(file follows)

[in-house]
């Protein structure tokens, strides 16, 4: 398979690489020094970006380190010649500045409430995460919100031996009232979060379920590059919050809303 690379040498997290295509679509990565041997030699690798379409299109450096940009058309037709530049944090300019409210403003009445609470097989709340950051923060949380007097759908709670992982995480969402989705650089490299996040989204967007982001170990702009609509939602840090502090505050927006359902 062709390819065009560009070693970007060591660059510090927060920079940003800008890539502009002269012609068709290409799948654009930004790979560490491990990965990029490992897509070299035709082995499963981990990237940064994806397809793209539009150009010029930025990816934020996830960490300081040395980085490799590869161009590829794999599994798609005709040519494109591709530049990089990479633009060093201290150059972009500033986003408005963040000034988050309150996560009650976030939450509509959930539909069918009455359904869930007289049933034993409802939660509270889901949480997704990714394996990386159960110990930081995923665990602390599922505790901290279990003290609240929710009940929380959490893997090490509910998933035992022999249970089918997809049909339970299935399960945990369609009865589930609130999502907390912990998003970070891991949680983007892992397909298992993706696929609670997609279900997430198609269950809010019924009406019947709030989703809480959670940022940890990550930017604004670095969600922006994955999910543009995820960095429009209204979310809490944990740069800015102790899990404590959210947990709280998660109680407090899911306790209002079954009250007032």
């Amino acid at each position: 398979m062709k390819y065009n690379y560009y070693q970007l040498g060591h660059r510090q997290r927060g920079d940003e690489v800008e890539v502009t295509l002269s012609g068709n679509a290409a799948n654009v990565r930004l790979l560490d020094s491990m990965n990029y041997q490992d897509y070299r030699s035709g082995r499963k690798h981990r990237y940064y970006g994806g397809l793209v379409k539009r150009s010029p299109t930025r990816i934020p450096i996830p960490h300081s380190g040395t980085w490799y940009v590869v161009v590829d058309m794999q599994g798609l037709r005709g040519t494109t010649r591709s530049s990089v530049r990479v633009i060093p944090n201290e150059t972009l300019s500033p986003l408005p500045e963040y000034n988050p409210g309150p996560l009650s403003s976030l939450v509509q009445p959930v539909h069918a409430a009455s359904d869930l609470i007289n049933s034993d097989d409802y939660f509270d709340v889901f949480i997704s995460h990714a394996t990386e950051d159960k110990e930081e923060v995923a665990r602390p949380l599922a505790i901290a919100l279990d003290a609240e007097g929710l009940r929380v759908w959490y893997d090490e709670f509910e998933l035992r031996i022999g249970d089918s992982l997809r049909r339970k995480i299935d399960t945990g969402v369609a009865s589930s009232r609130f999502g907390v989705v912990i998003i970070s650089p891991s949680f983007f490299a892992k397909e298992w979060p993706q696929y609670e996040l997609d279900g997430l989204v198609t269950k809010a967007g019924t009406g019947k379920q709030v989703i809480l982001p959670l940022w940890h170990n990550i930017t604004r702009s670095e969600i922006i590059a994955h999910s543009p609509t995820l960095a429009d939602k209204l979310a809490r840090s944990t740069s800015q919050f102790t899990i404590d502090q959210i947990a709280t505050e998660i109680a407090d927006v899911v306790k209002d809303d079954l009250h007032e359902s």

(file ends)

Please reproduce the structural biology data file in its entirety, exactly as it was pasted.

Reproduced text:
[in-house]
């Protein structure tokens, strides 16, 4: 398979690489020094970006380190010649500045409430995460919100031996009232979060379920590059919050809303 690379040498997290295509679509990565041997030699690798379409299109450096940009058309037709530049944090300019409210403003009445609470097989709340950051923060949380007097759908709670992982995480969402989705650089490299996040989204967007982001170990702009609509939602840090502090505050927006359902 062709390819065009560009070693970007060591660059510090927060920079940003800008890539502009002269012609068709290409799948654009930004790979560490491990990965990029490992897509070299035709082995499963981990990237940064994806397809793209539009150009010029930025990816934020996830960490300081040395980085490799590869161009590829794999599994798609005709040519494109591709530049990089990479633009060093201290150059972009500033986003408005963040000034988050309150996560009650976030939450509509959930539909069918009455359904869930007289049933034993409802939660509270889901949480997704990714394996990386159960110990930081995923665990602390599922505790901290279990003290609240929710009940929380959490893997090490509910998933035992022999249970089918997809049909339970299935399960945990369609009865589930609130999502907390912990998003970070891991949680983007892992397909298992993706696929609670997609279900997430198609269950809010019924009406019947709030989703809480959670940022940890990550930017604004670095969600922006994955999910543009995820960095429009209204979310809490944990740069800015102790899990404590959210947990709280998660109680407090899911306790209002079954009250007032």
């Amino acid at each position: 398979m062709k390819y065009n690379y560009y070693q970007l040498g060591h660059r510090q997290r927060g920079d940003e690489v800008e890539v502009t295509l002269s012609g068709n679509a290409a799948n654009v990565r930004l790979l560490d020094s491990m990965n990029y041997q490992d897509y070299r030699s035709g082995r499963k690798h981990r990237y940064y970006g994806g397809l793209v379409k539009r150009s010029p299109t930025r990816i934020p450096i996830p960490h300081s380190g040395t980085w490799y940009v590869v161009v590829d058309m794999q599994g798609l037709r005709g040519t494109t010649r591709s530049s990089v530049r990479v633009i060093p944090n201290e150059t972009l300019s500033p986003l408005p500045e963040y000034n988050p409210g309150p996560l009650s403003s976030l939450v509509q009445p959930v539909h069918a409430a009455s359904d869930l609470i007289n049933s034993d097989d409802y939660f509270d709340v889901f949480i997704s995460h990714a394996t990386e950051d159960k110990e930081e923060v995923a665990r602390p949380l599922a505790i901290a919100l279990d003290a609240e007097g929710l009940r929380v759908w959490y893997d090490e709670f509910e998933l035992r031996i022999g249970d089918s992982l997809r049909r339970k995480i299935d399960t945990g969402v369609a009865s589930s009232r609130f999502g907390v989705v912990i998003i970070s650089p891991s949680f983007f490299a892992k397909e298992w979060p993706q696929y609670e996040l997609d279900g997430l989204v198609t269950k809010a967007g019924t009406g019947k379920q709030v989703i809480l982001p959670l940022w940890h170990n990550i930017t604004r702009s670095e969600i922006i590059a994955h999910s543009p609509t995820l960095a429009d939602k209204l979310a809490r840090s944990t740069s800015q919050f102790t899990i404590d502090q959210i947990a709280t505050e998660i109680a407090d927006v899911v306790k209002d809303d079954l009250h007032e359902s």